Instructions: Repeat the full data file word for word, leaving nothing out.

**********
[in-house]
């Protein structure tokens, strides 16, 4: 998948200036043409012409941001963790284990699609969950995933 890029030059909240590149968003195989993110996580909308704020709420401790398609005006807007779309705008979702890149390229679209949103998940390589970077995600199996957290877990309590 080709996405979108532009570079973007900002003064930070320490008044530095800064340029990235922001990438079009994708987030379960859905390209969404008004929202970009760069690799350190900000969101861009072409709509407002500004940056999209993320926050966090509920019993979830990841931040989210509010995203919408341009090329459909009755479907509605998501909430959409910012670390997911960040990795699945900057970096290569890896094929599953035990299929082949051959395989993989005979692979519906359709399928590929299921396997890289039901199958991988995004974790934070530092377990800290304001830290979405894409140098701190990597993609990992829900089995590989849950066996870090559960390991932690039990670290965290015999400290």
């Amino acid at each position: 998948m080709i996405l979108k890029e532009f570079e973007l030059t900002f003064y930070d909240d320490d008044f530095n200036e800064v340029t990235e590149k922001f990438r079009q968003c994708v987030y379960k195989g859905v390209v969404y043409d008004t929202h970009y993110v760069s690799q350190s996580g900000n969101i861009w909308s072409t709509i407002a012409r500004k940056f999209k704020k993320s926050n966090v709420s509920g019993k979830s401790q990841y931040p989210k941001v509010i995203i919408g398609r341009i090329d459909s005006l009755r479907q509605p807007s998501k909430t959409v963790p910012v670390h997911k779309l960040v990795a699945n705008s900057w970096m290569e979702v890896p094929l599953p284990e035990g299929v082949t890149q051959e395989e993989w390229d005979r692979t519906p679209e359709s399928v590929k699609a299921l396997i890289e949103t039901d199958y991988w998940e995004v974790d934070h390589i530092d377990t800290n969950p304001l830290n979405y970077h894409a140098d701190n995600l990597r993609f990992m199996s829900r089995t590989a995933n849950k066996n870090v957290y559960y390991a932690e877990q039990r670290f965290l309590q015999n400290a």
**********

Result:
[in-house]
């Protein structure tokens, strides 16, 4: 998948200036043409012409941001963790284990699609969950995933 890029030059909240590149968003195989993110996580909308704020709420401790398609005006807007779309705008979702890149390229679209949103998940390589970077995600199996957290877990309590 080709996405979108532009570079973007900002003064930070320490008044530095800064340029990235922001990438079009994708987030379960859905390209969404008004929202970009760069690799350190900000969101861009072409709509407002500004940056999209993320926050966090509920019993979830990841931040989210509010995203919408341009090329459909009755479907509605998501909430959409910012670390997911960040990795699945900057970096290569890896094929599953035990299929082949051959395989993989005979692979519906359709399928590929299921396997890289039901199958991988995004974790934070530092377990800290304001830290979405894409140098701190990597993609990992829900089995590989849950066996870090559960390991932690039990670290965290015999400290």
């Amino acid at each position: 998948m080709i996405l979108k890029e532009f570079e973007l030059t900002f003064y930070d909240d320490d008044f530095n200036e800064v340029t990235e590149k922001f990438r079009q968003c994708v987030y379960k195989g859905v390209v969404y043409d008004t929202h970009y993110v760069s690799q350190s996580g900000n969101i861009w909308s072409t709509i407002a012409r500004k940056f999209k704020k993320s926050n966090v709420s509920g019993k979830s401790q990841y931040p989210k941001v509010i995203i919408g398609r341009i090329d459909s005006l009755r479907q509605p807007s998501k909430t959409v963790p910012v670390h997911k779309l960040v990795a699945n705008s900057w970096m290569e979702v890896p094929l599953p284990e035990g299929v082949t890149q051959e395989e993989w390229d005979r692979t519906p679209e359709s399928v590929k699609a299921l396997i890289e949103t039901d199958y991988w998940e995004v974790d934070h390589i530092d377990t800290n969950p304001l830290n979405y970077h894409a140098d701190n995600l990597r993609f990992m199996s829900r089995t590989a995933n849950k066996n870090v957290y559960y390991a932690e877990q039990r670290f965290l309590q015999n400290a």